Interprovincial Stories Backgrounder
Who are the people in these stories of Interprovincial and Domestic E-RGM?
This set of stories is about people who have undertaken long-distance commuting from within Canada to work in the oil/tar sands of northern Alberta. Many but not all of them commute (or at least originated) from other provinces. They come from all over; in 2014, the (then) fifty thousand mobile workers in the oil sands region flew, drove, or bussed in and out from many provinces, including BC, Alberta, Ontario, and a number of Atlantic provinces. By 2018, following the oil price slump that began in late 2014 and the Fort McMurray wildfire of May 2016, the numbers had dwindled to about half, and the percentage reporting an Alberta address had increased. They mostly stayed in one of dozens of work camps in the region.
The people in these stories are not just oil workers, however. They are also camp workers such as housekeepers and cooks. They are people of diverse ages, family situations, and cultural contexts who have “gone mobile” in their search for work and good pay.
What research project(s) are these stories based on?
These stories are based on more than one hundred formal and informal interviews conducted in five different open work camps in the oil sands region from 2014-16. Dr. Sara Dorow and a team of graduate research assistants (see below for a list of acknowledgements) engaged in open-ended interviews, field observation, and document analysis. Building on previous research in Fort McMurray (the urban center in the oil sands region), this research focused on the impacts of rotational commuting and related forms of work-related mobility on individuals and families.
How did you create these stories out of your research?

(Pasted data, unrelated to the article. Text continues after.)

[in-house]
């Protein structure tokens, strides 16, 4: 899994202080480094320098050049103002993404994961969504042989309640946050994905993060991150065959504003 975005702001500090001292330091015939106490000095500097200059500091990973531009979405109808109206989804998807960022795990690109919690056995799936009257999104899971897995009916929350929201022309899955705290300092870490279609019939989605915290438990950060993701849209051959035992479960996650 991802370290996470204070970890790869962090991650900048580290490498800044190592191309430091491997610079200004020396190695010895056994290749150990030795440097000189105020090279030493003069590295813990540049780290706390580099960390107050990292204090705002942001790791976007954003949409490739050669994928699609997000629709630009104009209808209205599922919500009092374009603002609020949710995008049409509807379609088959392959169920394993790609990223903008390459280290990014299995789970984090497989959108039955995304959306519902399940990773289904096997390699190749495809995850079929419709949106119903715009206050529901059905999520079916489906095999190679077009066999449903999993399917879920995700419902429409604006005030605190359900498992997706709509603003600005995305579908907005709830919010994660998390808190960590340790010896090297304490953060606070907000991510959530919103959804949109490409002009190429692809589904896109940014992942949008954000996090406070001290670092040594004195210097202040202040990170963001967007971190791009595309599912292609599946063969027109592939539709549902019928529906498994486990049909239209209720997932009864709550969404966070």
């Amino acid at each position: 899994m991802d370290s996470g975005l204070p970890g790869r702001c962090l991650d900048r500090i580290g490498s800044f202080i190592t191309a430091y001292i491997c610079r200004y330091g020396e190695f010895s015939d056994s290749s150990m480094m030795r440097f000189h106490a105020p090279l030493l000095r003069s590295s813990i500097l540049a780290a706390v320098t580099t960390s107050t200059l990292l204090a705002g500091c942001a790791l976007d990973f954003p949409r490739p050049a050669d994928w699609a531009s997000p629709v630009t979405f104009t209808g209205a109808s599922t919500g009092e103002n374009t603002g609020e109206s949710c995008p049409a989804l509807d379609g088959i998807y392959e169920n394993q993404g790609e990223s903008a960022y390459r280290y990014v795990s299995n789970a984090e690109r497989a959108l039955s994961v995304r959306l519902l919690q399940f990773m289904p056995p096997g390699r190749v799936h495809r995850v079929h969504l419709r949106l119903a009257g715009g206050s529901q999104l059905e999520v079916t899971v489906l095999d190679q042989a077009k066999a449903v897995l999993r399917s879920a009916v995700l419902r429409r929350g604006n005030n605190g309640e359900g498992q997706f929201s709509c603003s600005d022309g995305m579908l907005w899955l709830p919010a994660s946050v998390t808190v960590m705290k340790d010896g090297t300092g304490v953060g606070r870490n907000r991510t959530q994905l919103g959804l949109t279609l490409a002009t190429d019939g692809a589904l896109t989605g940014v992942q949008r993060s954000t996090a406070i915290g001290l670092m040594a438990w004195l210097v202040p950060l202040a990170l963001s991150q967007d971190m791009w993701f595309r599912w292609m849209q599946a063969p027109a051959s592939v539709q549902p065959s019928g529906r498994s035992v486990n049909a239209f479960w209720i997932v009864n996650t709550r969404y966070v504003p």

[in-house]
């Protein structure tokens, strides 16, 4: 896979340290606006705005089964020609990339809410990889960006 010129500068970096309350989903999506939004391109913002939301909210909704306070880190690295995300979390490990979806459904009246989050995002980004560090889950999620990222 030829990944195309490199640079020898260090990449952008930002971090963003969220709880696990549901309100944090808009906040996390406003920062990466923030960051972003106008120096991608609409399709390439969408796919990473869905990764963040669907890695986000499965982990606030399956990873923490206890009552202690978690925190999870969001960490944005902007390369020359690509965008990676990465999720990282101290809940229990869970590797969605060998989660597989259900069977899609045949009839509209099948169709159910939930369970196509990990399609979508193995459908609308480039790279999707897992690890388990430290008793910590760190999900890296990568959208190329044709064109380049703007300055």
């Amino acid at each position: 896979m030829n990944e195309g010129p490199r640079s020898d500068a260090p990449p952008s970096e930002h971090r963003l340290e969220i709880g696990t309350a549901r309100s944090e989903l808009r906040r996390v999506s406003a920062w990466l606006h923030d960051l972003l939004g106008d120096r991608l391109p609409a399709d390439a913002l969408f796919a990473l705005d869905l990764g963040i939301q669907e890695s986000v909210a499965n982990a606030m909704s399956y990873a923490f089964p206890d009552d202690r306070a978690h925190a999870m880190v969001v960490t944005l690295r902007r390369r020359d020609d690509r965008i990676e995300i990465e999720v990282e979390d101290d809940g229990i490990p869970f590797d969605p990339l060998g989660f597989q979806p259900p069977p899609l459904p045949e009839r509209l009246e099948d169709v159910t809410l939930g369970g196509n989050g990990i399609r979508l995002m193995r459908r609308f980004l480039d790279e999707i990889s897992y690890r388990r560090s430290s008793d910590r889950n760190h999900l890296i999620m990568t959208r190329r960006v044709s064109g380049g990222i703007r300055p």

For the Alberta Stories project, we created composite stories that highlight key themes from sub-sets of interviews while also preserving participants’ anonymity. For example, the story of Nayab the camp cook is an amalgamation of a number of interviews with cooks. Each story is thus a kind of “true fiction” in that it is a close representation of a set of experiences. Quotes included in the stories are direct quotes or very close paraphrases from interview transcriptions and field notes. Some of the images used in the stories are from our fieldwork; others are photos we found to help enhance and illustrate the stories.
What is most important to you about the relationship between work and mobility in these stories?
This is a tough question, because in many ways, that relationship depends on an individual’s age, gender, family situation, citizenship status, hometown, and other aspects of their biography. At the same time, some of the common challenges of mobility have to do with the ways it has become an assumed and required part of Canadian employment contracts while simultaneously remaining invisible in Canadian government and employment policies and protections. Overall, there is much “catching up” to do to accommodate mobile work to ensure the wellbeing of individuals, families, and communities – or, conversely, to ensure that mobile work arrangements are more of a choice in the hands of workers.
Javier Fuentes Martinez
Dr. Sandrine Jean
Dr. Delphine Nakache
And the many people who welcomed us in work camps and participated in interviews.